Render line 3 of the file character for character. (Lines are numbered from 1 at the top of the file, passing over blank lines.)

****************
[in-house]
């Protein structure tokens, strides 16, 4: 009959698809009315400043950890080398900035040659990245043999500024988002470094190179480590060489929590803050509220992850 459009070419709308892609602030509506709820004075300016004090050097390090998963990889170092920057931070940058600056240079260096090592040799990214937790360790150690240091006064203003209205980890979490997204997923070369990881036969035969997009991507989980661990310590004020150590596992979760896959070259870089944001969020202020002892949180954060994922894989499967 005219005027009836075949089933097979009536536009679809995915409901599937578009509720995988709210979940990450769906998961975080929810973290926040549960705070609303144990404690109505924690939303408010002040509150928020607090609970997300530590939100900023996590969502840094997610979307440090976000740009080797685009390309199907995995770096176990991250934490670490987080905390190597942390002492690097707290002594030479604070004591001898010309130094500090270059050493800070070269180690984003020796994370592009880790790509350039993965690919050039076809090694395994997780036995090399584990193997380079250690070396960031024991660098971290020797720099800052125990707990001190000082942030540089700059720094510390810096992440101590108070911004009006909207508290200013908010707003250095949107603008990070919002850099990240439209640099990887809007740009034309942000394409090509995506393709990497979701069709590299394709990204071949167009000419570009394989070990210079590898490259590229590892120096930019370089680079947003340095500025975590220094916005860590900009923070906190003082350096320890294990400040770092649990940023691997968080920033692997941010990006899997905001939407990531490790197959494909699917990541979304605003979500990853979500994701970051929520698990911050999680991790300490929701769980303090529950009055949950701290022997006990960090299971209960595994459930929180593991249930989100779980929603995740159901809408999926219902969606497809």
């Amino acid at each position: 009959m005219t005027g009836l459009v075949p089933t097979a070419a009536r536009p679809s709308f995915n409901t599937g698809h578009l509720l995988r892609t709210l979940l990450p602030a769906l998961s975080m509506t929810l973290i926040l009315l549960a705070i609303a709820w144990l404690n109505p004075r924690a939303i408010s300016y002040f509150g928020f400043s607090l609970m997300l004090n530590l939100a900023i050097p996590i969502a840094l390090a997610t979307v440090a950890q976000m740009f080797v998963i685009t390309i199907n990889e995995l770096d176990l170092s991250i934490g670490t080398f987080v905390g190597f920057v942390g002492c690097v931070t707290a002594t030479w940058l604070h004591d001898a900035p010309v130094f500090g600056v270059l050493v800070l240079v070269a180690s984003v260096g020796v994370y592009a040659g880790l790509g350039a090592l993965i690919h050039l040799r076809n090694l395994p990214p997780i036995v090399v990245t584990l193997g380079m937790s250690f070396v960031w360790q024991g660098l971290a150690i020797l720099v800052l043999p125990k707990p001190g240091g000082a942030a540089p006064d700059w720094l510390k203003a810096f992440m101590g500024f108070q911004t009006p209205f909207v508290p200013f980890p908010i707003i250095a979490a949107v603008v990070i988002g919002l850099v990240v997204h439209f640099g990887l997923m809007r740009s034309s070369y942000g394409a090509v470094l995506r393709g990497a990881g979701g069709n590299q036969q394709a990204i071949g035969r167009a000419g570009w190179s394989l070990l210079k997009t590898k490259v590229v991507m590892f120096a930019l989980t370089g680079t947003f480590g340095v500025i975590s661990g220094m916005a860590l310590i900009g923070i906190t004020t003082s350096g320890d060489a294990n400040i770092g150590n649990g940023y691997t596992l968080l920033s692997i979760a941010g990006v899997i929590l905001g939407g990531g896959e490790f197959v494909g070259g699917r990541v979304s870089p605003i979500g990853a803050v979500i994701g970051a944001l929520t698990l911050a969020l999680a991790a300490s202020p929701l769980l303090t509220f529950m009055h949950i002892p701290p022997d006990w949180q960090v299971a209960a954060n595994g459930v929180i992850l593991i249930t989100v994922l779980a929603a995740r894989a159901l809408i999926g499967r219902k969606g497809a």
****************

């Amino acid at each position: 009959m005219t005027g009836l459009v075949p089933t097979a070419a009536r536009p679809s709308f995915n409901t599937g698809h578009l509720l995988r892609t709210l979940l990450p602030a769906l998961s975080m509506t929810l973290i926040l009315l549960a705070i609303a709820w144990l404690n109505p004075r924690a939303i408010s300016y002040f509150g928020f400043s607090l609970m997300l004090n530590l939100a900023i050097p996590i969502a840094l390090a997610t979307v440090a950890q976000m740009f080797v998963i685009t390309i199907n990889e995995l770096d176990l170092s991250i934490g670490t080398f987080v905390g190597f920057v942390g002492c690097v931070t707290a002594t030479w940058l604070h004591d001898a900035p010309v130094f500090g600056v270059l050493v800070l240079v070269a180690s984003v260096g020796v994370y592009a040659g880790l790509g350039a090592l993965i690919h050039l040799r076809n090694l395994p990214p997780i036995v090399v990245t584990l193997g380079m937790s250690f070396v960031w360790q024991g660098l971290a150690i020797l720099v800052l043999p125990k707990p001190g240091g000082a942030a540089p006064d700059w720094l510390k203003a810096f992440m101590g500024f108070q911004t009006p209205f909207v508290p200013f980890p908010i707003i250095a979490a949107v603008v990070i988002g919002l850099v990240v997204h439209f640099g990887l997923m809007r740009s034309s070369y942000g394409a090509v470094l995506r393709g990497a990881g979701g069709n590299q036969q394709a990204i071949g035969r167009a000419g570009w190179s394989l070990l210079k997009t590898k490259v590229v991507m590892f120096a930019l989980t370089g680079t947003f480590g340095v500025i975590s661990g220094m916005a860590l310590i900009g923070i906190t004020t003082s350096g320890d060489a294990n400040i770092g150590n649990g940023y691997t596992l968080l920033s692997i979760a941010g990006v899997i929590l905001g939407g990531g896959e490790f197959v494909g070259g699917r990541v979304s870089p605003i979500g990853a803050v979500i994701g970051a944001l929520t698990l911050a969020l999680a991790a300490s202020p929701l769980l303090t509220f529950m009055h949950i002892p701290p022997d006990w949180q960090v299971a209960a954060n595994g459930v929180i992850l593991i249930t989100v994922l779980a929603a995740r894989a159901l809408i999926g499967r219902k969606g497809a």